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Nov 8, 2005
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Wine With . . . Roast Turkey

by Paul Lukacs and Marguerite Thomas

We've tried all sorts of wines with roast turkey over the years--red, pink and white, off-dry to bone dry, wines that are overtly fruit forward and those that seem subtly earthy, and just about everything in between.  But we've never actually compared the different styles and varietals side by side--at least until now.  

With the holiday season around the corner, we decided to systematically study what pairs best with this American favorite--and why.  So a couple of weeks ago we brined a turkey, filled it with bread stuffing enhanced with mushrooms and a hefty dose of fresh herbs, and roasted it until golden brown.  Then we invited some friends over for dinner, opened sixteen different wines, and got down to business.

Perhaps because turkey, particularly the white meat, tastes rich but restrained, we found that all of the wines we tried fared okay with it.  A full-bodied Washington State Syrah didn't really overwhelm it.  At the same time, a light, fruity Beaujolais managed to hold its own.  Though neither wine seemed an inspired choice, both certainly proved satisfactory.  Much the same was true of a Tuscan Sangiovese, a Gigondas from the southern Rhône, and a Gewurztraminer from Alsace.  An Oregon Pinot Gris, California Viognier, and Australian Grenache/ Syrah/ Mourvedre blend showed even better.  Our first conclusion, then, was that turkey and stuffing is a remarkably versatile dish.  We served our bird with sautéed brussel sprouts and a hash of sweet and gold potatoes--not quite the full Thanksgiving experience (no cranberries), but close--and no wine really disappointed anyone.

Some wines, though, truly excelled, and they shared a couple of stylistic traits.  First, all were medium-bodied, so neither too subtle nor too forceful.  Second, all showed some secondary characteristics--leather, earth, spice or minerality.  That combination of primary fruit and underlying non-fruit notes seemed to be what made them go so well with everything on the plate--white and dark meat, crispy skin, the stuffing, and of course the side dishes.  You might think that a meal featuring such a mélange of different flavors would call for a simple rather than a complex wine.  We found, though, just the opposite to be true.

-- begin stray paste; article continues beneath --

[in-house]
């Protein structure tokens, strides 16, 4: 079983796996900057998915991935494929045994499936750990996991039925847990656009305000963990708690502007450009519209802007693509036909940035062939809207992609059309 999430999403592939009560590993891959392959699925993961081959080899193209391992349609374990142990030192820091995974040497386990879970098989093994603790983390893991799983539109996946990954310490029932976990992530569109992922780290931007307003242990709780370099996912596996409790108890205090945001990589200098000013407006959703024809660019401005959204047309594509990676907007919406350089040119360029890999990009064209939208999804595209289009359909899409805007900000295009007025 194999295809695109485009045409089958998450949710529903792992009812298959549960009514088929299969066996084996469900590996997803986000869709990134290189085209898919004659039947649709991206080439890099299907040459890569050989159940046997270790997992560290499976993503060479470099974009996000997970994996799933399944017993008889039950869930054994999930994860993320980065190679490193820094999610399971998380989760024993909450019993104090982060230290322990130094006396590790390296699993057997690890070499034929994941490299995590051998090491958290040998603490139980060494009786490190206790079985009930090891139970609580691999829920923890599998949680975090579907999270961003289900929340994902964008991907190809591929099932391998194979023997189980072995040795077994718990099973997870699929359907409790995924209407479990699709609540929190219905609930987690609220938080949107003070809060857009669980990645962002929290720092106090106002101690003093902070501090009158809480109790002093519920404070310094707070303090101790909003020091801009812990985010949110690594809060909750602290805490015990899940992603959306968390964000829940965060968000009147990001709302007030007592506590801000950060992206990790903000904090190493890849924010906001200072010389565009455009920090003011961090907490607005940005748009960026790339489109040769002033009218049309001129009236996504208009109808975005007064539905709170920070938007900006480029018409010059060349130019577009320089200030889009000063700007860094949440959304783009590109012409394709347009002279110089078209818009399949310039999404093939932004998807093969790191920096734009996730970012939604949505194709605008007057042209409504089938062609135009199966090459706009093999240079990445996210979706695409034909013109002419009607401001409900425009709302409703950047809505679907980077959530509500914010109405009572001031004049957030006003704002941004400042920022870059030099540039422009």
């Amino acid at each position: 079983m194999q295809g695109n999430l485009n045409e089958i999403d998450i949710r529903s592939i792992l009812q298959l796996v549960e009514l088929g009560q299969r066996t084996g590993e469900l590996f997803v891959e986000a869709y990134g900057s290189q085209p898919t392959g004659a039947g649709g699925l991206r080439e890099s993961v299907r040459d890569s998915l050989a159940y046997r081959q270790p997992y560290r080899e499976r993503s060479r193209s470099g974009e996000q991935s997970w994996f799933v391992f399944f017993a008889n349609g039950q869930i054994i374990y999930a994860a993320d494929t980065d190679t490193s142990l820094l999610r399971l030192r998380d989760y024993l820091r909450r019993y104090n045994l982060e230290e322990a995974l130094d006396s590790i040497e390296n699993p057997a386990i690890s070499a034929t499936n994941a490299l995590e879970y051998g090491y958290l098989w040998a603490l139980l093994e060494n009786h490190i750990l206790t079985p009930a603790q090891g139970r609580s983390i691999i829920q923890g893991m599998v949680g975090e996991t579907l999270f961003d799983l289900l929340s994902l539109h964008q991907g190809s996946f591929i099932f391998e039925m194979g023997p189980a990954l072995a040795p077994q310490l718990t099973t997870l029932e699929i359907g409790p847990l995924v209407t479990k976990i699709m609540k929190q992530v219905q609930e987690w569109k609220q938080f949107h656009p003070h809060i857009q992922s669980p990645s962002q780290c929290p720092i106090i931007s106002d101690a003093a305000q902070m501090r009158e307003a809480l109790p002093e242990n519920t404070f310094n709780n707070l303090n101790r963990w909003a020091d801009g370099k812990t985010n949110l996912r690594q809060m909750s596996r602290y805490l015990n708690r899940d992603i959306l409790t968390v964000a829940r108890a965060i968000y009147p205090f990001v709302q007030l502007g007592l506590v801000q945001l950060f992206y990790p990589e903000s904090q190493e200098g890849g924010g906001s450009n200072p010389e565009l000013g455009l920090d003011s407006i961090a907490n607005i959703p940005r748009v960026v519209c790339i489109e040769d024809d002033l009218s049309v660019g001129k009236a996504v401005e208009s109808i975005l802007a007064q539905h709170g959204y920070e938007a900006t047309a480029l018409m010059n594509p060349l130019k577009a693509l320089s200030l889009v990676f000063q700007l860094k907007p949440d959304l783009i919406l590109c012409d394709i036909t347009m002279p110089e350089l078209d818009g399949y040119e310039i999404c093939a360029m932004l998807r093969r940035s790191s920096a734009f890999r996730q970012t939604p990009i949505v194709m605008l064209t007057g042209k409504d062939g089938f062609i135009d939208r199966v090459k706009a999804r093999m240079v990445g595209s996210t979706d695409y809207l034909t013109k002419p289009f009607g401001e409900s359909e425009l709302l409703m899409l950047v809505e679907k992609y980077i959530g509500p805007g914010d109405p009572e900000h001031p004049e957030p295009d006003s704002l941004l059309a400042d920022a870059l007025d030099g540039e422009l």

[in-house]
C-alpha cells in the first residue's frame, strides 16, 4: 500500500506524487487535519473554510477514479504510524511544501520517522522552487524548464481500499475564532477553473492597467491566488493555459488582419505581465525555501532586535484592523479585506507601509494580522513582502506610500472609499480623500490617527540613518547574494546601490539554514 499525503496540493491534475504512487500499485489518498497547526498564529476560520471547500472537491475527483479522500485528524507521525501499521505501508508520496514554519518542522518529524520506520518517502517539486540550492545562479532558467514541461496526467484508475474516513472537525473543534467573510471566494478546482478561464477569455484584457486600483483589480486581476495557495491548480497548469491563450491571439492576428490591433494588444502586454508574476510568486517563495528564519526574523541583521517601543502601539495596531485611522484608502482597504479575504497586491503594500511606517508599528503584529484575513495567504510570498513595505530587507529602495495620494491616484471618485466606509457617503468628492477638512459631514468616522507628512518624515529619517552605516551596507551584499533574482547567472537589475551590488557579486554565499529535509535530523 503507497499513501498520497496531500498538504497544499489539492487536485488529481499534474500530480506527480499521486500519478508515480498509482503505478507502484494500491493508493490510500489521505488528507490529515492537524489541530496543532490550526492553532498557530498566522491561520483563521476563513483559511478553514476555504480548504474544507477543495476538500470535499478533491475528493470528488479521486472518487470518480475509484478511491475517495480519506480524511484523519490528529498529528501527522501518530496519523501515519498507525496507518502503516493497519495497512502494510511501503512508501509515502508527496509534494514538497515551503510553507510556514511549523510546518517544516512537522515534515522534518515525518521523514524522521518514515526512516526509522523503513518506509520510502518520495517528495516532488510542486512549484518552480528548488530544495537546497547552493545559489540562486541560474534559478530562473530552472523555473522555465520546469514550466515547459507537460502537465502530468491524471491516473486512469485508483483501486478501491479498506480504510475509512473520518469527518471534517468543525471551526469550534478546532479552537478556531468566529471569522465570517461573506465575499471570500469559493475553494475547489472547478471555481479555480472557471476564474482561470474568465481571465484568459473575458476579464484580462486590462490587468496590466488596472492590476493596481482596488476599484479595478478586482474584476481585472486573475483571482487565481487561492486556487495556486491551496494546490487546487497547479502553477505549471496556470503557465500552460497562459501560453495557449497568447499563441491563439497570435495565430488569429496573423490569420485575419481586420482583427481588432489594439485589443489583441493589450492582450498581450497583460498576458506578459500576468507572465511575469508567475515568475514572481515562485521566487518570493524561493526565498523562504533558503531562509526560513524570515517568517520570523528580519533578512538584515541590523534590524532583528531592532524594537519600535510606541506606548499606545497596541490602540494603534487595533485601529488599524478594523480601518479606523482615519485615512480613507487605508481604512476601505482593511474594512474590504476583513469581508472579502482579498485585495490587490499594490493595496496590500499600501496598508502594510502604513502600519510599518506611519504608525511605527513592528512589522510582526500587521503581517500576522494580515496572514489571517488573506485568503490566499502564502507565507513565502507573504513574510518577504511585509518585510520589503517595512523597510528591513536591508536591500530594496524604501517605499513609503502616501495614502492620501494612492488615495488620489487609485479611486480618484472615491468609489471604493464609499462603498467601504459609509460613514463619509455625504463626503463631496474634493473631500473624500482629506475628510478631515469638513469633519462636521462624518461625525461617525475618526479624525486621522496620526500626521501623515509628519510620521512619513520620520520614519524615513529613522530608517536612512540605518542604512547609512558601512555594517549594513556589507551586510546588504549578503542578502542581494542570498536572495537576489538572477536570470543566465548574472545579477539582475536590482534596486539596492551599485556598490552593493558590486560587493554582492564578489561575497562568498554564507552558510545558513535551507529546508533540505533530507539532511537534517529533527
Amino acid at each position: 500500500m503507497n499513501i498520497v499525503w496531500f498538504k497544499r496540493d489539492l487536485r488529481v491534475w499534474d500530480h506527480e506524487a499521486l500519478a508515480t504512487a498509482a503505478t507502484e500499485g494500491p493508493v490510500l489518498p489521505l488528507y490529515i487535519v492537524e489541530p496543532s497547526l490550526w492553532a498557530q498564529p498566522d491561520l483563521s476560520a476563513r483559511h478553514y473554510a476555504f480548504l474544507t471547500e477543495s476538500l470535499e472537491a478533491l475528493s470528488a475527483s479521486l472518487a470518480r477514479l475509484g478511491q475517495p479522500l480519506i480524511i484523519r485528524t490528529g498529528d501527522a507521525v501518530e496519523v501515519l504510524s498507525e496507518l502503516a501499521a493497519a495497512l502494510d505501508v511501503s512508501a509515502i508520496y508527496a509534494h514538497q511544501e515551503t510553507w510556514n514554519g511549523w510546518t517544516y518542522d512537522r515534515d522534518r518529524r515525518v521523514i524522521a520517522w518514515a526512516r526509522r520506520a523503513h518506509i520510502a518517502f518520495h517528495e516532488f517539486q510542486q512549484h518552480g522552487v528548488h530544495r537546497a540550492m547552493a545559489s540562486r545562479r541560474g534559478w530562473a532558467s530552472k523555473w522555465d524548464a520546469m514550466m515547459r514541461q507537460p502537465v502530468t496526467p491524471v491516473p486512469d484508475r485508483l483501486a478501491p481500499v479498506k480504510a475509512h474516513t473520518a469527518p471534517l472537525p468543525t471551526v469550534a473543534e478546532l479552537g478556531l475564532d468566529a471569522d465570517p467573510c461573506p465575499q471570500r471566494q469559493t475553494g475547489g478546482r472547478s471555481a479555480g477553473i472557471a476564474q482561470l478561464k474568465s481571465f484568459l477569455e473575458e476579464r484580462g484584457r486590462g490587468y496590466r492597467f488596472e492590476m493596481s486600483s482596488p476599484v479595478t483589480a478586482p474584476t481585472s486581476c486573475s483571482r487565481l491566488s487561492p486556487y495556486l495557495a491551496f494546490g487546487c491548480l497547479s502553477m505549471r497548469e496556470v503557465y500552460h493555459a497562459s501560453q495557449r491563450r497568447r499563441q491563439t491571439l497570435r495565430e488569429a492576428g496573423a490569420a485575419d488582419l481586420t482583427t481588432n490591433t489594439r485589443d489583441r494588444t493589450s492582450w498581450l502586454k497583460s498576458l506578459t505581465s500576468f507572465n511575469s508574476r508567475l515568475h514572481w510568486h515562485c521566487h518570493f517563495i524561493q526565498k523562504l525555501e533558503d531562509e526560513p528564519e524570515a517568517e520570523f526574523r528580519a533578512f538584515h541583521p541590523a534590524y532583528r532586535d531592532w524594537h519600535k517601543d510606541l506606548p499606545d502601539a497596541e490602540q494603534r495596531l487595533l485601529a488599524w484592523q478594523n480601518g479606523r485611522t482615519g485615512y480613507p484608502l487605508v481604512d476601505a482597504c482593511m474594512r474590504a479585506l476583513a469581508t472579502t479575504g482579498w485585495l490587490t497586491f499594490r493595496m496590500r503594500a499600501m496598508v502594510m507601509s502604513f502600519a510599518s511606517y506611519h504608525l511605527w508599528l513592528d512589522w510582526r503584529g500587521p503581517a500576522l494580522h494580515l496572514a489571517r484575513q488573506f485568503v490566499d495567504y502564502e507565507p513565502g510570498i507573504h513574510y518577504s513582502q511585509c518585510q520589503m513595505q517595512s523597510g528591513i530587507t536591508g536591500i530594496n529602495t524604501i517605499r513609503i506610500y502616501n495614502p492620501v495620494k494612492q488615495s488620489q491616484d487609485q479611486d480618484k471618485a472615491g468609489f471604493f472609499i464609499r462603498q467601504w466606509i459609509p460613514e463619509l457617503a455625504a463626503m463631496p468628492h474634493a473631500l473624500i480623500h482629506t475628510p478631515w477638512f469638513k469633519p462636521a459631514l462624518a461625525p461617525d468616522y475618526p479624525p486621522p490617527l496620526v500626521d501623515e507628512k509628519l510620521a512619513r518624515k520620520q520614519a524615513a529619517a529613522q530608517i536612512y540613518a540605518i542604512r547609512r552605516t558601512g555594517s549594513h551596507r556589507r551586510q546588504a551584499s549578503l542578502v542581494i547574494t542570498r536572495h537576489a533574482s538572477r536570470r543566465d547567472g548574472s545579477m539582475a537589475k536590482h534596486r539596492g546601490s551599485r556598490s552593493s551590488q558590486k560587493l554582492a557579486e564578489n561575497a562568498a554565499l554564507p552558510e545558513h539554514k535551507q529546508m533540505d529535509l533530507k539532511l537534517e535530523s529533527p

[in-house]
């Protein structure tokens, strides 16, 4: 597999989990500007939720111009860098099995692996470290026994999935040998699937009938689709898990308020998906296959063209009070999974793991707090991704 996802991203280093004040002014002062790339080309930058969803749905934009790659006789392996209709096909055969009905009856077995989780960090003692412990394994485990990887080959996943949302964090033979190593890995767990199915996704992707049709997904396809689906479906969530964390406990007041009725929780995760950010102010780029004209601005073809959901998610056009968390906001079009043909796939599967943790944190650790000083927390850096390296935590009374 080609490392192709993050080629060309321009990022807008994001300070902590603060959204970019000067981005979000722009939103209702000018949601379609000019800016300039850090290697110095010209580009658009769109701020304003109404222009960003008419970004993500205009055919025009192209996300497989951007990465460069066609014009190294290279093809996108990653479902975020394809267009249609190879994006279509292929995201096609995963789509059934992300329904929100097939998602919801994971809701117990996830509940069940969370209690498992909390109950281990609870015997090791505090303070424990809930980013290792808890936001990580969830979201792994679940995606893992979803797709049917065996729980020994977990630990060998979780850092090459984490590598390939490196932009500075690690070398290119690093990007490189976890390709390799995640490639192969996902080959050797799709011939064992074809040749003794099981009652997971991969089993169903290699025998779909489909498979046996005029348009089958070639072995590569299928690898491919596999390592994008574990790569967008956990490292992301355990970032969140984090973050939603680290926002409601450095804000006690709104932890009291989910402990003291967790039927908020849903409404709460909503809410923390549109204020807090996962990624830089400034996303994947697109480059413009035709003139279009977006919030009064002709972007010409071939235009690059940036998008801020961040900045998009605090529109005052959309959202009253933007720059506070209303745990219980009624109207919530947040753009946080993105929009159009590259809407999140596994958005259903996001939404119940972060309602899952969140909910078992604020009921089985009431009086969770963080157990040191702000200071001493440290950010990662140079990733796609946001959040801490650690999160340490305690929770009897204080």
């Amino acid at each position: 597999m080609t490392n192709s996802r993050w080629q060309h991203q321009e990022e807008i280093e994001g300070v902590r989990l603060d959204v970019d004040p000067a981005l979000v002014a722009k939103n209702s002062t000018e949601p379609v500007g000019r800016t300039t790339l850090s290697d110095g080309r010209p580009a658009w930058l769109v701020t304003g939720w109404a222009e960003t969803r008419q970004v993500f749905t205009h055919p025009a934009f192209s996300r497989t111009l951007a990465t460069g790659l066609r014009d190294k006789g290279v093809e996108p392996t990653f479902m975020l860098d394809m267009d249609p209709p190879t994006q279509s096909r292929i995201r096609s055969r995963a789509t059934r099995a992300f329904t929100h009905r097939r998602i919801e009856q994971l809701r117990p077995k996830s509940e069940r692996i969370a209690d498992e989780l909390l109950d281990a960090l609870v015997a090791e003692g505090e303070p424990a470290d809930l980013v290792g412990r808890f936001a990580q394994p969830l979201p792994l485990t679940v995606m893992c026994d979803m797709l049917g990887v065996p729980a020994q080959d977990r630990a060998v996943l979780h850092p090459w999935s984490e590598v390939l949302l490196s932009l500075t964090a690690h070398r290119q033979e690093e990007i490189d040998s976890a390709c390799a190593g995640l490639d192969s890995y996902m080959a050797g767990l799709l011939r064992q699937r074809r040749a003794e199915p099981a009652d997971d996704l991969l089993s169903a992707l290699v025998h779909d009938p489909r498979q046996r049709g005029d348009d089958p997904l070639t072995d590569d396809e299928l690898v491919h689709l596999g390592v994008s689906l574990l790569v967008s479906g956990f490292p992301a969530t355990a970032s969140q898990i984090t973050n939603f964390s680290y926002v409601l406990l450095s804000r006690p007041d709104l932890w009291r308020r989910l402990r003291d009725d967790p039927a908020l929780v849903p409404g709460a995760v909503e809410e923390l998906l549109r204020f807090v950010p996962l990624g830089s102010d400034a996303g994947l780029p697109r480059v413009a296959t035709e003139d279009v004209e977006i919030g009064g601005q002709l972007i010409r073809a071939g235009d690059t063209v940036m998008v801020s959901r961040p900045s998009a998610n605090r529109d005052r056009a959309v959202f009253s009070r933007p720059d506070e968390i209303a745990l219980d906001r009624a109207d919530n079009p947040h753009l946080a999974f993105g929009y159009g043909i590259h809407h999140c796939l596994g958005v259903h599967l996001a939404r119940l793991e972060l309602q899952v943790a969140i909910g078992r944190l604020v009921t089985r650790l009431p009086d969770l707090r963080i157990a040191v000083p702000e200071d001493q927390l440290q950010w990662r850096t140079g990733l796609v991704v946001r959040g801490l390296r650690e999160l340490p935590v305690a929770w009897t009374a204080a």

Selection

Approx. Price

 

Chehalem,
Willamette Valley
(Oregon)
"Three Vineyards"
Pinot Noir
2003
 

  $27

With its restrained so not sticky-sweet fruit, this young Pinot brought elegance to the meal.  A note of spice beneath the fruit made it go well with both white and dark meat, and it was exceptionally good with the stuffing.

 

Hardy's
South Australia
(Australia)
Sparkling Shiraz
NV

(Imported by International Cellars/ Pacific Wine Partners)

 

 

 $13

We had a clear division of enthusiasm over this Aussie fizz.  Since three of us were extremely enthusiastic, we've decided to recommend it, while noting that one of us demurred.  In addition to bubbles, it has a firm structure and deep, red-wine flavor, with an earthy undertone.  Those of us who loved it used adjectives such as "fun," "festive," and "fantastic."  The skeptical sipper among us muttered something about it seeming "weird."

 

Marqués de Caceres
(Spain)
Rioja Reserva
1996

(Imported by Vineyard Brands)

 

 

 

 

 $22

This Spanish dazzler was probably the top pick for all of us.  On its own it seemed a tad oak-heavy, but with the food it was transformed into a seamless match that carried through all the disparate dishes.  Endowed with just the right amount of complex leather and earthy undertones, it also displayed an herbal note that--as one of our guests pointed out--really connected with the sage in the stuffing.

 

Ravenswood,
Dry Creek Valley
(California)
"Teldeschi Vyd."
Zinfandel
2003

 

 

 

 

  $32

Since we like the notion of serving America's signature varietal with the All-American meal, we always have had a soft spot for Zinfandel on Thanksgiving.  This particular offering is chock-full of ripe berry flavors yet is beautifully balanced, so unlike many Zins, doesn't seem heady or hot.  It didn't overshadow the food.  On the contrary, it enhanced just about everything on the plate.

 

Saintsbury
Carneros
(California)
Chardonnay
2004
 

 

  $21

"Most people I know drink white wine with turkey, but I'm beginning to think that might be a mistake," concluded one of our guests.  (He was particularly enamored of the Pinot and the Rioja.)  But even he had to concede that the luscious texture of this rich Chardonnay, with its forthright vanilla and autumn fruit flavors, made for a terrific match.